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Borderland: Understanding the Ukrainian Conflict & Culture

Updated: Mar 8, 2022

With the events unfolding between Ukraine and Russia in February 2022, I hunted through my library to find my 1997 edition of Borderland : A Journey Through The History Of Ukraine by Anna Reid. A new edition of the book, updated in 2015, is available by clicking on the image in this post. This new edition has an update based on events in 2014.

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I have more than a passing interest in #Ukraine. I'm second generation American, a product of two grandparents from Ukraine (and likely Carpatho-Rusyn, but that's another story), one from Belarus, and one from Russia. My son was also adopted from Ukraine in 2003. Photos are from early digital cameras of that era, so not so great (my apologies).

The author is a former Kyiv correspondent for The Economist and the Daily Telegraph, so she writes in an approachable and easily-to-read way (but all things considered, this IS a history/culture book so if that's not your jam, it's not for you). The Amazon description (also in the jacket cover): "Borderland tells the story of Ukraine. A thousand years ago it was the center of the first great Slav civilization, Kievan Rus. In 1240, the Mongols invaded from the east, and for the next seven centureies, Ukraine was split between warring neighbors: Lithuanians, Poles, Russians, Austrians, and Tatars. Again and again, borderland turned into battlefield: during the Cossack risings of the seventeenth century, Russia's wars with Sweden in the eighteenth, the Civil War of 1918-1920, and under Nazi occupation. Ukraine finally won independence in 1991, with the collapse of the Soviet Union. Bigger than France and a populous as Britain, it has the potential to become one of the most powerful states in Europe. In this finely written and penetrating book, Anna Reid combines research and her own experiences to chart Ukraine's tragic past. Talking to peasants and politicians, rabbis and racketeers, dissidents and paramilitaries, survivors of Stalin's famine and of Nazi labor camps, she reveals the layers of myth and propaganda that wrap this divided land. From the Polish churches of Lviv to the coal mines of the Russian-speaking Donbass, from the Galician shtetlech to the Tatar shantytowns of Crimea, the book explores Ukraine's struggle to build itself a national identity, and identity that faces up to a bloody past, and embraces all the peoples within its borders."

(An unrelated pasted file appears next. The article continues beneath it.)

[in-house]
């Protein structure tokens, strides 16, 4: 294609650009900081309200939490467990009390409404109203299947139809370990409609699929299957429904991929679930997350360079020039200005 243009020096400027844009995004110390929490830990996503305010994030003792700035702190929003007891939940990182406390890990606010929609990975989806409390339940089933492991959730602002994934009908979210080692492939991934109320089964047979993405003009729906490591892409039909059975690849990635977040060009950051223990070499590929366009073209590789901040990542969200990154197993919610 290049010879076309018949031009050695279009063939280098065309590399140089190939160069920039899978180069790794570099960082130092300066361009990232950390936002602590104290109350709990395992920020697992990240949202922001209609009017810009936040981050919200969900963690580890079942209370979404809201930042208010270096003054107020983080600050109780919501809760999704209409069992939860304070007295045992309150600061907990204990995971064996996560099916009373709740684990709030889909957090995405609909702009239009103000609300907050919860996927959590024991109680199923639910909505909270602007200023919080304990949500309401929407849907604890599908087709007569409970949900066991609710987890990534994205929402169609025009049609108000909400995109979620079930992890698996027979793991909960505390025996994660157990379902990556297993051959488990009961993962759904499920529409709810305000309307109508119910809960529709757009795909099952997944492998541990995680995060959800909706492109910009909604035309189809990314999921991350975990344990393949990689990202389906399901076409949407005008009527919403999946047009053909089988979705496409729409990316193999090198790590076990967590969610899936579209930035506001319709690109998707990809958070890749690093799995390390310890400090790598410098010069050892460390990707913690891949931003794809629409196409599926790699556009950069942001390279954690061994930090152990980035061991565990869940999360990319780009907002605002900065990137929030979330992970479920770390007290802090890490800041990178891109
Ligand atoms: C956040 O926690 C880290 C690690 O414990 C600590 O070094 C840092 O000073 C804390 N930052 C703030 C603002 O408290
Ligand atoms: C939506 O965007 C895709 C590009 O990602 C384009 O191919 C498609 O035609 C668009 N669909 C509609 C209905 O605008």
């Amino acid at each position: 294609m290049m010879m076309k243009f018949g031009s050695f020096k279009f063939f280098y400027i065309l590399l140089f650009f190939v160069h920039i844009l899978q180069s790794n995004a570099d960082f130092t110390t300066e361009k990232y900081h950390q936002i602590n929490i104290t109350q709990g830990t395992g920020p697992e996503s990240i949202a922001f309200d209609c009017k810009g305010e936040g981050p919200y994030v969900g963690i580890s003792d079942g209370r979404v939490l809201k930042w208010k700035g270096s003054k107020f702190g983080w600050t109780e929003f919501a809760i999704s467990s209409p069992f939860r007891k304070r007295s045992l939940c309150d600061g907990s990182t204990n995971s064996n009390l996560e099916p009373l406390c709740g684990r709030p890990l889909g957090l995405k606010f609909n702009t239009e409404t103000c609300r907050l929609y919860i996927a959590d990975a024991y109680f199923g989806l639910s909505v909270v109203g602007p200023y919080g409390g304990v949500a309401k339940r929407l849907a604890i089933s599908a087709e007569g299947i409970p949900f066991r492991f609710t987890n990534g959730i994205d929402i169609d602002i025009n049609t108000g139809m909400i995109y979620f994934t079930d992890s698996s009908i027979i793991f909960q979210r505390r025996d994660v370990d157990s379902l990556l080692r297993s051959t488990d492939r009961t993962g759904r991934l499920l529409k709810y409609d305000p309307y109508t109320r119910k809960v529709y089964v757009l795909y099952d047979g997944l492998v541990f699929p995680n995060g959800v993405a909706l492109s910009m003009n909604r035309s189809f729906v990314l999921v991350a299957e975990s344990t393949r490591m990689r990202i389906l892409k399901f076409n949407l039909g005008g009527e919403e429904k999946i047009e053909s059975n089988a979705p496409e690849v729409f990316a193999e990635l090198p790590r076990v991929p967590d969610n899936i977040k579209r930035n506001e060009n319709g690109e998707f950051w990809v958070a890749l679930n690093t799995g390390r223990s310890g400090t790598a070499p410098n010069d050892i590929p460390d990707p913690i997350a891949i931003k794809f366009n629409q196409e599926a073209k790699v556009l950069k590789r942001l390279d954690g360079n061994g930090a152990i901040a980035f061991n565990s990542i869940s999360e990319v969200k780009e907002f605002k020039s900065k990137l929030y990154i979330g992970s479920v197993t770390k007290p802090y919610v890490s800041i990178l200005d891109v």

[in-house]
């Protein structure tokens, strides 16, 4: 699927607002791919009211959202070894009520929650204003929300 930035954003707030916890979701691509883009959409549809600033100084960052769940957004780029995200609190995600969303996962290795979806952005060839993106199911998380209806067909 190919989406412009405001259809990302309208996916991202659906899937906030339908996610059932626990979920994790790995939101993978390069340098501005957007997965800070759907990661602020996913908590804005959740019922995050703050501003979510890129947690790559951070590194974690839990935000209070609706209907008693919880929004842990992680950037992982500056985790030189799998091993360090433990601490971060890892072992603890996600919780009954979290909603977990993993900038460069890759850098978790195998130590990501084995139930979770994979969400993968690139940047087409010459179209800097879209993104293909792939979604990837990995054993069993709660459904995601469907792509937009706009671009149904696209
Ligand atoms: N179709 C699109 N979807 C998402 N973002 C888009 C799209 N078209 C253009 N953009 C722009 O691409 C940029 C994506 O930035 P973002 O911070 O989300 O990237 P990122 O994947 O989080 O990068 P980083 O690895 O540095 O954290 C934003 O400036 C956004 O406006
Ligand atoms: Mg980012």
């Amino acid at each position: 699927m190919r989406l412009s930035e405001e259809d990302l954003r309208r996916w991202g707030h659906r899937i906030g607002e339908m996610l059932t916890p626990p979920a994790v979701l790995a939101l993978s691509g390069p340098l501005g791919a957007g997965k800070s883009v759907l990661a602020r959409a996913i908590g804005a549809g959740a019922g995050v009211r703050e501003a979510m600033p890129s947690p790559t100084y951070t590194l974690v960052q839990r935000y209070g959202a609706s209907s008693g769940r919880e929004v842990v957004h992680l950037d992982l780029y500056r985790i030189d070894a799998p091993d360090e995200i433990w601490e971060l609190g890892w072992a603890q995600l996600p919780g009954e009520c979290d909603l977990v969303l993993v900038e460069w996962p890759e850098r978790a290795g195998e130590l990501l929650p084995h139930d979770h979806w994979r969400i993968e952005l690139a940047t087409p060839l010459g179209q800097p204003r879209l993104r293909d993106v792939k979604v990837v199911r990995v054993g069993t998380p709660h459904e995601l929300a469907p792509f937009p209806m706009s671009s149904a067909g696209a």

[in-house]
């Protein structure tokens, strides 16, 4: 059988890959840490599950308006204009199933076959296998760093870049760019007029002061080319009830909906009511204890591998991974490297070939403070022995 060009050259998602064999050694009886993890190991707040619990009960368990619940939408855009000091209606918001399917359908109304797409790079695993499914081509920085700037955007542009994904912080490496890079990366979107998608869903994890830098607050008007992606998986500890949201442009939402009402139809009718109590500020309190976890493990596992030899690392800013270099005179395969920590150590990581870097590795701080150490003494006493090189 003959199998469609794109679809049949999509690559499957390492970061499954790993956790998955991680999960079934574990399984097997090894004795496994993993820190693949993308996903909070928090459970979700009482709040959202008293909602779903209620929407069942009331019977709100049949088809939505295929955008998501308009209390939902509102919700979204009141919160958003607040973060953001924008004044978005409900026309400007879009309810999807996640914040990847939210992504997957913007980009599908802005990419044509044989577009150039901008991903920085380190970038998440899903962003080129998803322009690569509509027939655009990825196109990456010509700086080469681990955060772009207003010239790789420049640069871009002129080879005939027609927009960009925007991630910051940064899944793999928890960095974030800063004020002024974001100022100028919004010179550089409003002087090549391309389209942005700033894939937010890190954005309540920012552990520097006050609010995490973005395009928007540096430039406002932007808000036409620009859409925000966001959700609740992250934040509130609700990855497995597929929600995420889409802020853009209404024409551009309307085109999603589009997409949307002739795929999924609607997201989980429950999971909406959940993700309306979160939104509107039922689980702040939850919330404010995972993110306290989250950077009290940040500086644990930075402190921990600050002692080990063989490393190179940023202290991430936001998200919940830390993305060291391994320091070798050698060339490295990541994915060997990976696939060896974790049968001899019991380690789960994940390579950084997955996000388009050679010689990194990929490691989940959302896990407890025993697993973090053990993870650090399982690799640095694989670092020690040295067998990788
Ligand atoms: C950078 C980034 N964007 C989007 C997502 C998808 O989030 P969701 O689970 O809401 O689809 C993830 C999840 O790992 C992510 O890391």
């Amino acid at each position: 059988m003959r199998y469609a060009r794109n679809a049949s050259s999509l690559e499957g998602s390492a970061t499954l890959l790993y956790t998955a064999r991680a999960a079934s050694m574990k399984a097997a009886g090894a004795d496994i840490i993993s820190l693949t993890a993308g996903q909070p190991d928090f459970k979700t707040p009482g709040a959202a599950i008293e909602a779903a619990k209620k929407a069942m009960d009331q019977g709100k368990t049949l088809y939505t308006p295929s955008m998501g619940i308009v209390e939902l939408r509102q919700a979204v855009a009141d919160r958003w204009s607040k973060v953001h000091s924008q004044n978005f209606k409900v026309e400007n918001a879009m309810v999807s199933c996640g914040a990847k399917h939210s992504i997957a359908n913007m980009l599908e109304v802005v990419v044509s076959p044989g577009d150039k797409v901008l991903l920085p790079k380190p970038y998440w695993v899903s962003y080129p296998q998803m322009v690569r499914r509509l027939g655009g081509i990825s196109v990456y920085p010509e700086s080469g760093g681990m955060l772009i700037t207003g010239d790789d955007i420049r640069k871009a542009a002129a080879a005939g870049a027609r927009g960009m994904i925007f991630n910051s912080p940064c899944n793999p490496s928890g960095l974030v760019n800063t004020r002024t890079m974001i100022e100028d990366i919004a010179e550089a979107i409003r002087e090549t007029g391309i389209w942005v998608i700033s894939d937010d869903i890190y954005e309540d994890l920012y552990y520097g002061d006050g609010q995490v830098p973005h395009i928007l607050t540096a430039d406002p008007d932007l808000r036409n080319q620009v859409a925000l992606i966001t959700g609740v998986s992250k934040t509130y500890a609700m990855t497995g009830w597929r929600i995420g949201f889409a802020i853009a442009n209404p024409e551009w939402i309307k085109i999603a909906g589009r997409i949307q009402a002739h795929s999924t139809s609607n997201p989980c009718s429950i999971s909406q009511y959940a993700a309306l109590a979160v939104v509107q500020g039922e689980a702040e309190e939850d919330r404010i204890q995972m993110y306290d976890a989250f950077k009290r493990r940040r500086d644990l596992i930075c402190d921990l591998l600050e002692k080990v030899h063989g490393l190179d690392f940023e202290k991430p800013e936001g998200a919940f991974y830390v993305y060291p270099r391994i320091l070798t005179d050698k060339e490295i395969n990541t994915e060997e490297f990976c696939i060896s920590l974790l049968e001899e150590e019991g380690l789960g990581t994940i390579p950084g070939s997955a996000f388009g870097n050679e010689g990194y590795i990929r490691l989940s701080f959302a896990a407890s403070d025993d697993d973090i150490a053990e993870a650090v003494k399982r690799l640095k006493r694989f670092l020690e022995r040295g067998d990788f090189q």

You know what I'll be reading again this weekend!


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